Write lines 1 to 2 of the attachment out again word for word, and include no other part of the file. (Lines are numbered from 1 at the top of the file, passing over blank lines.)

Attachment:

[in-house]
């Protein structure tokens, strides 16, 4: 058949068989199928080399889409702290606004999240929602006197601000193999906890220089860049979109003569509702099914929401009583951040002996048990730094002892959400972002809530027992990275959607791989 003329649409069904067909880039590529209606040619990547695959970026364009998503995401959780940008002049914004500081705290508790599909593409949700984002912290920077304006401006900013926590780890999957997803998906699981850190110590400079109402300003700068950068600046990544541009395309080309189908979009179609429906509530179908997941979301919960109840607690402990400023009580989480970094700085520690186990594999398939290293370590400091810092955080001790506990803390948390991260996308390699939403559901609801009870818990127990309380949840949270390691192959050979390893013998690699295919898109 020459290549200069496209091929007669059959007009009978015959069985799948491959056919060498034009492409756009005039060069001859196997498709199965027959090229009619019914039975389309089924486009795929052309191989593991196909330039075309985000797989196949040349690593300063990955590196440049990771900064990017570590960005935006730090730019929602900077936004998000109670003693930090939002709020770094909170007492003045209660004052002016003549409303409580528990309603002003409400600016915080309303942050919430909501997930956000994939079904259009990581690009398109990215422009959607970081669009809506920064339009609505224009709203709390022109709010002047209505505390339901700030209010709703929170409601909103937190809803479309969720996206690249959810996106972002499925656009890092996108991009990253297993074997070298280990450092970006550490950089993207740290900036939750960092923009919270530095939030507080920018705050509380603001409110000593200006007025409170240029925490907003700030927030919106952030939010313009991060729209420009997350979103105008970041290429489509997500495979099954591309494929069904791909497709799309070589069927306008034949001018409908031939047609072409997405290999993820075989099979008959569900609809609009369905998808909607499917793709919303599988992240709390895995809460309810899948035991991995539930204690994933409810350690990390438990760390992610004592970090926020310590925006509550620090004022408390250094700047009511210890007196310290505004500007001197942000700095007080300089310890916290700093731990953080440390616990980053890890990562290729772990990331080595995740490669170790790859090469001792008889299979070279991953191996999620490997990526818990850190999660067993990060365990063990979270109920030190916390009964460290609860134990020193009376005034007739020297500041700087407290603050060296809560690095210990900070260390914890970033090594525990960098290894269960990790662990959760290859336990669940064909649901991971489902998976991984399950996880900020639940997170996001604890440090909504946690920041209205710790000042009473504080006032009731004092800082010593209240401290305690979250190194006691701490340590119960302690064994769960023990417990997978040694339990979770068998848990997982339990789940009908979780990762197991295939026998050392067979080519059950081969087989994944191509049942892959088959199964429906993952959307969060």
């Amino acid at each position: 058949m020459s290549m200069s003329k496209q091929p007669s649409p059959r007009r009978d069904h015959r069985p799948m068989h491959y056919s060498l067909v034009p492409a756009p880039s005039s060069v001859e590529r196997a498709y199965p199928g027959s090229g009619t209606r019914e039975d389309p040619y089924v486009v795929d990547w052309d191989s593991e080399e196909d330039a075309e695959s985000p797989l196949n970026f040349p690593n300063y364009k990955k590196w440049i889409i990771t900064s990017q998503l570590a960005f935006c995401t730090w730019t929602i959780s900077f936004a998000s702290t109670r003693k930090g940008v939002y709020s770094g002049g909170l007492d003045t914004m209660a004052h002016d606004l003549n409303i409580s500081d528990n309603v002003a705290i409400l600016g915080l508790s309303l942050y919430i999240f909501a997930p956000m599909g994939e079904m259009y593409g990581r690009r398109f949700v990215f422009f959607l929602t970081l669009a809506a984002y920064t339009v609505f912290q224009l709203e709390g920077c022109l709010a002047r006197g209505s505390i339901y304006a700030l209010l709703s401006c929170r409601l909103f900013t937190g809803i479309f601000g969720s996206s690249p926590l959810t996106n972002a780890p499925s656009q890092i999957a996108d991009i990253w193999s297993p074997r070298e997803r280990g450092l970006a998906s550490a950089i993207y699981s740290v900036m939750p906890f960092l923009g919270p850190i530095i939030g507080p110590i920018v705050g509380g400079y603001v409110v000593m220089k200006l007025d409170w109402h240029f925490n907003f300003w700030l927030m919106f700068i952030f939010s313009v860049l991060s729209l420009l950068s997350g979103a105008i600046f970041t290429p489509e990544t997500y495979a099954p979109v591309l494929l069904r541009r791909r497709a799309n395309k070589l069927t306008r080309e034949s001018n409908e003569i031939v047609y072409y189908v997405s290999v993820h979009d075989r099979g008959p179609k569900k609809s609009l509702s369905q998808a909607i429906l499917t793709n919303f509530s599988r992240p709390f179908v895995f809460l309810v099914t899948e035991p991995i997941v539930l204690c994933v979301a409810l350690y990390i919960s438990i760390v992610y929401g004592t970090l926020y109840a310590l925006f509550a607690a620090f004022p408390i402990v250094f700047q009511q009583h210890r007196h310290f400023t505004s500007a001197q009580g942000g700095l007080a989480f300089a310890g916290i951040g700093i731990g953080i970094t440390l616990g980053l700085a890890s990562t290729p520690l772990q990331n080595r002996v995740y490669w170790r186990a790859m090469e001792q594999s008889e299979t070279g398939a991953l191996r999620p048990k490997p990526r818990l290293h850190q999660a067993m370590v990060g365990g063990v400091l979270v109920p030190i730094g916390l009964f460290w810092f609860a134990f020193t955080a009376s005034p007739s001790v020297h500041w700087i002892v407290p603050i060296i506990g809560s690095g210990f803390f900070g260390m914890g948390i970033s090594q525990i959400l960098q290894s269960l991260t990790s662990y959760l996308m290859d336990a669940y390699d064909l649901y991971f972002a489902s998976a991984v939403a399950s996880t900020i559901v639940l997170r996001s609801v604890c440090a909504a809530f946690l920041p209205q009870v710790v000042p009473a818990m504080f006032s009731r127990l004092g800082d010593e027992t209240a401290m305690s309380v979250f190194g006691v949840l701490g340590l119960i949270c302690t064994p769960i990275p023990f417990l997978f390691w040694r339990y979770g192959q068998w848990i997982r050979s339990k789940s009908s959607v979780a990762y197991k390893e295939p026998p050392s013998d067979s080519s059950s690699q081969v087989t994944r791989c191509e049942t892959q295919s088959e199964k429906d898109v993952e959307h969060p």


[in-house]
């Protein structure tokens, strides 16, 4: 058949068989199928080399889409702290606004999240929602006197601000193999906890220089860049979109003569509702099914929401009583951040002996048990730094002892959400972002809530027992990275959607791989 003329649409069904067909880039590529209606040619990547695959970026364009998503995401959780940008002049914004500081705290508790599909593409949700984002912290920077304006401006900013926590780890999957997803998906699981850190110590400079109402300003700068950068600046990544541009395309080309189908979009179609429906509530179908997941979301919960109840607690402990400023009580989480970094700085520690186990594999398939290293370590400091810092955080001790506990803390948390991260996308390699939403559901609801009870818990127990309380949840949270390691192959050979390893013998690699295919898109 020459290549200069496209091929007669059959007009009978015959069985799948491959056919060498034009492409756009005039060069001859196997498709199965027959090229009619019914039975389309089924486009795929052309191989593991196909330039075309985000797989196949040349690593300063990955590196440049990771900064990017570590960005935006730090730019929602900077936004998000109670003693930090939002709020770094909170007492003045209660004052002016003549409303409580528990309603002003409400600016915080309303942050919430909501997930956000994939079904259009990581690009398109990215422009959607970081669009809506920064339009609505224009709203709390022109709010002047209505505390339901700030209010709703929170409601909103937190809803479309969720996206690249959810996106972002499925656009890092996108991009990253297993074997070298280990450092970006550490950089993207740290900036939750960092923009919270530095939030507080920018705050509380603001409110000593200006007025409170240029925490907003700030927030919106952030939010313009991060729209420009997350979103105008970041290429489509997500495979099954591309494929069904791909497709799309070589069927306008034949001018409908031939047609072409997405290999993820075989099979008959569900609809609009369905998808909607499917793709919303599988992240709390895995809460309810899948035991991995539930204690994933409810350690990390438990760390992610004592970090926020310590925006509550620090004022408390250094700047009511210890007196310290505004500007001197942000700095007080300089310890916290700093731990953080440390616990980053890890990562290729772990990331080595995740490669170790790859090469001792008889299979070279991953191996999620490997990526818990850190999660067993990060365990063990979270109920030190916390009964460290609860134990020193009376005034007739020297500041700087407290603050060296809560690095210990900070260390914890970033090594525990960098290894269960990790662990959760290859336990669940064909649901991971489902998976991984399950996880900020639940997170996001604890440090909504946690920041209205710790000042009473504080006032009731004092800082010593209240401290305690979250190194006691701490340590119960302690064994769960023990417990997978040694339990979770068998848990997982339990789940009908979780990762197991295939026998050392067979080519059950081969087989994944191509049942892959088959199964429906993952959307969060």